The NCAA on Wednesday announced it would not punish former Washington football coach Rick Neuheisel for participating in a basketball pool, but it extended the university's probation by two years, until 2007, for failing to monitor the football program.
"I'm happy that the NCAA has concluded that I didn't violate the rules," Neuheisel said. "I felt that all along."
Neuheisel, 43, a former UCLA quarterback, was fired in June 2003 for participating in a high-stakes NCAA basketball pool and, school officials said, because he initially lied about it to investigators. Neuheisel, who has filed suit against the NCAA and Washington, said the school tacked on the rationale about firing him for lying only after it became clear the gambling charge might not be enough.
In 1999, Washington's compliance officer at the time circulated memos to members of the Husky athletic department mistakenly saying participation in office pools was allowed. Thomas E. Yeager, chairman of the NCAA's Committee on Infractions, suggested Neuheisel was saved from punishment by that erroneous memo.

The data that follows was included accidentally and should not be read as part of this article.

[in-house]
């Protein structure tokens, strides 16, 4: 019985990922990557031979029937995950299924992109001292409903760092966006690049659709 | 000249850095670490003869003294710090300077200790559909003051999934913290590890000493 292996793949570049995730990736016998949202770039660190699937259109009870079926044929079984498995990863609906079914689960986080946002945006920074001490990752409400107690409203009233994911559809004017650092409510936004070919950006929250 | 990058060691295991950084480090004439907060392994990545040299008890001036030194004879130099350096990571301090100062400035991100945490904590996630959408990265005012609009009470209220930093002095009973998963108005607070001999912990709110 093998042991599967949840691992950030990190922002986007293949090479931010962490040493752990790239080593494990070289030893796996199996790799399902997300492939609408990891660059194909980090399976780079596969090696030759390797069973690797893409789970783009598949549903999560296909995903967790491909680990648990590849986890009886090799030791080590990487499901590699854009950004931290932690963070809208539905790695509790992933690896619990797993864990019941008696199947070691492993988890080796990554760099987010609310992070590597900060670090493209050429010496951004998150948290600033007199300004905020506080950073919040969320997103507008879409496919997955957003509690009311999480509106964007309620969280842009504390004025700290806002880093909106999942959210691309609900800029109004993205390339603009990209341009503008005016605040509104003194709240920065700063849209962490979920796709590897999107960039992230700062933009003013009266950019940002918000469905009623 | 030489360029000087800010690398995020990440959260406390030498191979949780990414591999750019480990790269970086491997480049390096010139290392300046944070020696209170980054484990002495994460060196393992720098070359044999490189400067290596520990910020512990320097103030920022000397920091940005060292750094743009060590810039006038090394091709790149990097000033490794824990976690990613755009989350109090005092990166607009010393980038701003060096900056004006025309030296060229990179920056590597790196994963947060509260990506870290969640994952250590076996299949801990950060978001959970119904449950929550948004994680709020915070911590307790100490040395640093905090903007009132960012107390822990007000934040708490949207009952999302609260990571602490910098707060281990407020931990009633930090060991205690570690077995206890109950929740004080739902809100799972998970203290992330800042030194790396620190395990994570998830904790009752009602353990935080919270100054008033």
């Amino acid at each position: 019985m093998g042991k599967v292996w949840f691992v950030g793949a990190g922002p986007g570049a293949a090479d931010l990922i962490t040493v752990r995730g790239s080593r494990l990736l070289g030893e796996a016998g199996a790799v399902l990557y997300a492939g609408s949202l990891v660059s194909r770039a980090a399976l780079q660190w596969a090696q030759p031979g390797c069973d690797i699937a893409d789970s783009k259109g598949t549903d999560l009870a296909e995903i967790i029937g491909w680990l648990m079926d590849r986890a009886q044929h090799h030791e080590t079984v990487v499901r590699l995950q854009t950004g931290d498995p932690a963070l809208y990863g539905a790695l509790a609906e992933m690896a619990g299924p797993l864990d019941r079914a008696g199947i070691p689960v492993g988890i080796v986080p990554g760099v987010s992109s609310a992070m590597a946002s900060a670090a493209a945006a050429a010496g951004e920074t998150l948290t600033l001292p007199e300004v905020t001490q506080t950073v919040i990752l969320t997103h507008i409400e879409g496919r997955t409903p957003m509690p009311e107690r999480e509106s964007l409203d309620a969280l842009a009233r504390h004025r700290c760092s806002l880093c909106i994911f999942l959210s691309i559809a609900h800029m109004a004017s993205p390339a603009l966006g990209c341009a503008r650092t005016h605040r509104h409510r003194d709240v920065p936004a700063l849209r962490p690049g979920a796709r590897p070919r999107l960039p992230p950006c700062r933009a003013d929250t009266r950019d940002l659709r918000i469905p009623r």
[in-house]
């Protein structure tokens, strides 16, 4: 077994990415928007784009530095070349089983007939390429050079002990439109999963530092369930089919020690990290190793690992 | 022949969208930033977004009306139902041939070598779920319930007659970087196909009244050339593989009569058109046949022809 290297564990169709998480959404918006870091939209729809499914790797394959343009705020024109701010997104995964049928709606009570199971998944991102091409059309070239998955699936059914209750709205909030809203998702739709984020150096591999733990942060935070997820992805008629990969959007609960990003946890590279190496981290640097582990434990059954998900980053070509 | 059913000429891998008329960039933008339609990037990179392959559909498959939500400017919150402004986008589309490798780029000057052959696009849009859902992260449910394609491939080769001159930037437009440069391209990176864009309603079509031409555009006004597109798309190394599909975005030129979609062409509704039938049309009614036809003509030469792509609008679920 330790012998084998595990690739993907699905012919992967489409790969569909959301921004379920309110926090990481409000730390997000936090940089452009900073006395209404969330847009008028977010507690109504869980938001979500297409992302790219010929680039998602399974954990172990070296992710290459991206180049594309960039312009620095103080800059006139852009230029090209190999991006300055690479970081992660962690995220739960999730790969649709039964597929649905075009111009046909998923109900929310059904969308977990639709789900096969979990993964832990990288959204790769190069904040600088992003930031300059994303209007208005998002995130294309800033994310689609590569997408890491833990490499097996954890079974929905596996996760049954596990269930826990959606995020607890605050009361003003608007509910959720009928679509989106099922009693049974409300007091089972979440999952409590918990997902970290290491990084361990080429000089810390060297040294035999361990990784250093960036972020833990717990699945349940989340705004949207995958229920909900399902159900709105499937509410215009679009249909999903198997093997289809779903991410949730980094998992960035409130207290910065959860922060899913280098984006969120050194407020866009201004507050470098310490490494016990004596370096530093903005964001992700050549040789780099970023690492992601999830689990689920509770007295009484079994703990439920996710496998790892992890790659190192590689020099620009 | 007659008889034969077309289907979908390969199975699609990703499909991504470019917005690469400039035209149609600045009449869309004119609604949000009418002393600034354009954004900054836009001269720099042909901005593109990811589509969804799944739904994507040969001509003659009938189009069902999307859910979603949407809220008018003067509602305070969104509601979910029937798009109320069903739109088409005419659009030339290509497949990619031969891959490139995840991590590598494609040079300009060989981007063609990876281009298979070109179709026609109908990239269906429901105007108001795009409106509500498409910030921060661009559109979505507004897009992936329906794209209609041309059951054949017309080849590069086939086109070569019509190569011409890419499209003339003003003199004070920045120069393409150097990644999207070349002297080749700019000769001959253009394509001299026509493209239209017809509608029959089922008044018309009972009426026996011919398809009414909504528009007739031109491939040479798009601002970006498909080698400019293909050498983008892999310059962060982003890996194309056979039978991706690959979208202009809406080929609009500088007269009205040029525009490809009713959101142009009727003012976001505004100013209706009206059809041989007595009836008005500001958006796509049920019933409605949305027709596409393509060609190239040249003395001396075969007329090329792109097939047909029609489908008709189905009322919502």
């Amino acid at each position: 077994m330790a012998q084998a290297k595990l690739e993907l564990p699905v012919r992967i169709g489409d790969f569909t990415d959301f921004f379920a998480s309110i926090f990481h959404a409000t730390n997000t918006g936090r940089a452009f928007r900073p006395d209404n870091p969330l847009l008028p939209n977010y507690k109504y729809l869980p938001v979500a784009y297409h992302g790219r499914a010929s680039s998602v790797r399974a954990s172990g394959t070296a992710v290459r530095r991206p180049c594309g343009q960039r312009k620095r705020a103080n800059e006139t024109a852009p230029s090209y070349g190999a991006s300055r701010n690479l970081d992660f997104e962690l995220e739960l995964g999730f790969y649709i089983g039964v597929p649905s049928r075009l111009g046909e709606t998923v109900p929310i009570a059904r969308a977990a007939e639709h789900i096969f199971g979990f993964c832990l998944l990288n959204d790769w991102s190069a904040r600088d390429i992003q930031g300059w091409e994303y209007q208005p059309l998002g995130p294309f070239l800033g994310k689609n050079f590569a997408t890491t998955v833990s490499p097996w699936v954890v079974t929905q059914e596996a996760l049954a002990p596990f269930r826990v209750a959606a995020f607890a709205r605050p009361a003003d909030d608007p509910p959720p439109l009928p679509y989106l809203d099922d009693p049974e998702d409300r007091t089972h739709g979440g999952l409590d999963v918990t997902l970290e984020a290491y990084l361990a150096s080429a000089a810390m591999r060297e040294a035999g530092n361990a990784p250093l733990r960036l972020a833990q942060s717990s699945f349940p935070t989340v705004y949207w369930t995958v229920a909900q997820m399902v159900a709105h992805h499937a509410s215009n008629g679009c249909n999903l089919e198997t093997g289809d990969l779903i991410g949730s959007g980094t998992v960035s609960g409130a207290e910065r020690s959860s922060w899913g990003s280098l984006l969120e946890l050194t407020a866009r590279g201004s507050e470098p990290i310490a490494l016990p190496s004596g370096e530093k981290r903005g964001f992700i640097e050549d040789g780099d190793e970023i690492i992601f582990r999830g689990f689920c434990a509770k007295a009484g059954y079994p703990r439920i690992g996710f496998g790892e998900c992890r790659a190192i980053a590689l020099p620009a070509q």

"Sports wagering is a problem that continues to threaten the well-being of student-athletes and coaches and the integrity of intercollegiate athletics," Yeager said. "If not for the unique and unusual mitigating circumstances in this case, the outcome certainly would have been different. This case should not be interpreted in any fashion as a softening of the NCAA's anti-gambling position."
The decision could make Neuheisel a top candidate to fill any college coaching vacancies after the season, although he said he also would look at NFL possibilities. He called the last 17 months of waiting for an NCAA decision "a real hardship for me."
The school's probation, which now ends Feb. 9, 2007, was initially prompted by basketball recruiting violations.
Associated Press contributed to this report.